I’m not kidding or exaggerating when I suggest that people ignore what the market does from day-to-day, month-to-month, or quarter-to-quarter.
As far as I’m concerned, two glances at my portfolio each year is plenty. Now, before you decide I’m completely crazy, let me remind you that I’m not alone. Some respected investors hold similar opinions:
“Try and avoid the worst hazards of behavioral investing. Follow the basic rule that I follow: Don’t peek. Don’t look at your account. Throw the 401k statement in the trash when it comes.” -John Bogle in an interview with Steve Perlstein.
“The investor with a portfolio of sound stocks should expect their prices to fluctuate and should neither be concerned by sizable declines nor become excited by sizable advances. He should always remember that market quotations are there for his convenience, either to be taken advantage of or to be ignored.” -Benjamin Graham in The Intelligent Investor
Why not check more often?
I’ve always been of the opinion that information is worthless unless it’s actionable. So as far as I can tell, there’s absolutely no good reason to check your account value aside from during your scheduled rebalancing & goal assessment checkups. All that will come from extra checking is extra worry (and perhaps, therefore, a mistake you’ll regret later on).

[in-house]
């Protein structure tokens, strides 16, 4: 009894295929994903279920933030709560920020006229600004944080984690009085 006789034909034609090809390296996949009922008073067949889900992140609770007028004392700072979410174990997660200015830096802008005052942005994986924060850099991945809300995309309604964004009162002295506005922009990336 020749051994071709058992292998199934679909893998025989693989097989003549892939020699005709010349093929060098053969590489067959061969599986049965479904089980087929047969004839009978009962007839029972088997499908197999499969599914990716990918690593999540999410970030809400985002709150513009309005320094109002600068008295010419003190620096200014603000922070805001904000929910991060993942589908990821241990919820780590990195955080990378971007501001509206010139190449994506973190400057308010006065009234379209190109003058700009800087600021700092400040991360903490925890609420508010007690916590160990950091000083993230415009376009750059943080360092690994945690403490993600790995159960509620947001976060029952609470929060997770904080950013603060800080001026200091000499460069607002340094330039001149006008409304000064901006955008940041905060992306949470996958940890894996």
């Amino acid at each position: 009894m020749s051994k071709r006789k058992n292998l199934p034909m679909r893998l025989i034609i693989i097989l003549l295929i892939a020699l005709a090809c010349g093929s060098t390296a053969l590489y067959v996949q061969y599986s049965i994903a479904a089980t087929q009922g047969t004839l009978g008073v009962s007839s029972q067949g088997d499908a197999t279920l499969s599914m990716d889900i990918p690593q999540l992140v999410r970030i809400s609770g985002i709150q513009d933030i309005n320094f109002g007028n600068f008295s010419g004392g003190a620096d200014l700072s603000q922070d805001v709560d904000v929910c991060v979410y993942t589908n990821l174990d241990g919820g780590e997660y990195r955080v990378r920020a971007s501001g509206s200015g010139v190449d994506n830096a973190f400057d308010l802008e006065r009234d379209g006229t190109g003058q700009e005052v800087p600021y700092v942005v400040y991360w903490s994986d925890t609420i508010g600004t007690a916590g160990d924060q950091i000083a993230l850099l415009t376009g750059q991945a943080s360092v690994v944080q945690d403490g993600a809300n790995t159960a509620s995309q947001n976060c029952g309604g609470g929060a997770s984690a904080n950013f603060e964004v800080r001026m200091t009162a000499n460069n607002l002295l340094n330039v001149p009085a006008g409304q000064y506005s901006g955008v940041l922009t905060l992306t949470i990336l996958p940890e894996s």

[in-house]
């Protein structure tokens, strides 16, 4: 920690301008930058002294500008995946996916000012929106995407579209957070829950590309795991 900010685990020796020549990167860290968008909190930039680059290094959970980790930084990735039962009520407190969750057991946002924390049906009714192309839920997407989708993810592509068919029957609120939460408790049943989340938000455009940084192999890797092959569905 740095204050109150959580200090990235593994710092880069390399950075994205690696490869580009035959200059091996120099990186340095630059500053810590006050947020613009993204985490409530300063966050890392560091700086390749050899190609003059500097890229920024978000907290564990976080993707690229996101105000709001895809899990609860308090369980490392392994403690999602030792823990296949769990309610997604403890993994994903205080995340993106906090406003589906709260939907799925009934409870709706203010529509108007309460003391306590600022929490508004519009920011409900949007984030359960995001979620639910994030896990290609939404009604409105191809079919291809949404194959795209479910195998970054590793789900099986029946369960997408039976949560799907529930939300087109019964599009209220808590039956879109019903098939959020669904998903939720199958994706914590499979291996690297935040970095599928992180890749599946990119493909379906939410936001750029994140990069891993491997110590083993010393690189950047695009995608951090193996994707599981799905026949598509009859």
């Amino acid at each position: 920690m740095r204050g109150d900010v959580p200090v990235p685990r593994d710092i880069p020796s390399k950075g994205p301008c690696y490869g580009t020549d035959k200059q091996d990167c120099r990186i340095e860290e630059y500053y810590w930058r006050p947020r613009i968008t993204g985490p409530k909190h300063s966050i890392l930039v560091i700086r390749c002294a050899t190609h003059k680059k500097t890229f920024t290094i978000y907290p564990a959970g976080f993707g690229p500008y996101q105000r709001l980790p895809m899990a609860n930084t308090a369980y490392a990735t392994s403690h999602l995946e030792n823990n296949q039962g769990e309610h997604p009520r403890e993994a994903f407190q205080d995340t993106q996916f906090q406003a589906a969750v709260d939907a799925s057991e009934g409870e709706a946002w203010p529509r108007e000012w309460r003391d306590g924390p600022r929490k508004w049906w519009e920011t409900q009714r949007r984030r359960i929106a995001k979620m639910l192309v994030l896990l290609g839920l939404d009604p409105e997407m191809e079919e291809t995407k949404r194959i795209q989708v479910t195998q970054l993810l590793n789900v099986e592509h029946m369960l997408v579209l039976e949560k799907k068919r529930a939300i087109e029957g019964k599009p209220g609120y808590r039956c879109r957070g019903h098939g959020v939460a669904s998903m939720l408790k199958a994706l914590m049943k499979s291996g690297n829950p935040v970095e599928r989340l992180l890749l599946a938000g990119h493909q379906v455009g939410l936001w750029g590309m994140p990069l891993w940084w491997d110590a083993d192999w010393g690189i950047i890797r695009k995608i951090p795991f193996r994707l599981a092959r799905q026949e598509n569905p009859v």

Part of the reason I don’t check more frequently is that the bulk of our retirement accounts are invested in a target retirement fund (via Vanguard) that keeps our asset allocation fairly close to where we want it.
However, from what I’ve read, there’s no predictable benefit from rebalancing more frequently than once per year anyway. So even if you do your rebalancing manually, there’s little reason to check your portfolio more than a couple times each year.
Some people might find it difficult to avoid peeking at their account balances given the constant flow of news about the stock market. Here’s how I do it:
- I don’t read the newspaper.
- I don’t listen to the radio.
- I don’t watch TV.
(Though in all honesty, my reasons for removing those activities from my life has more to do with thinking that they’re a waste of time than it has to do with investing.)
What do you think?
How often do you check your own portfolio? Do you think you’d benefit from cutting back on that frequency? (And do you think you’d be able to?)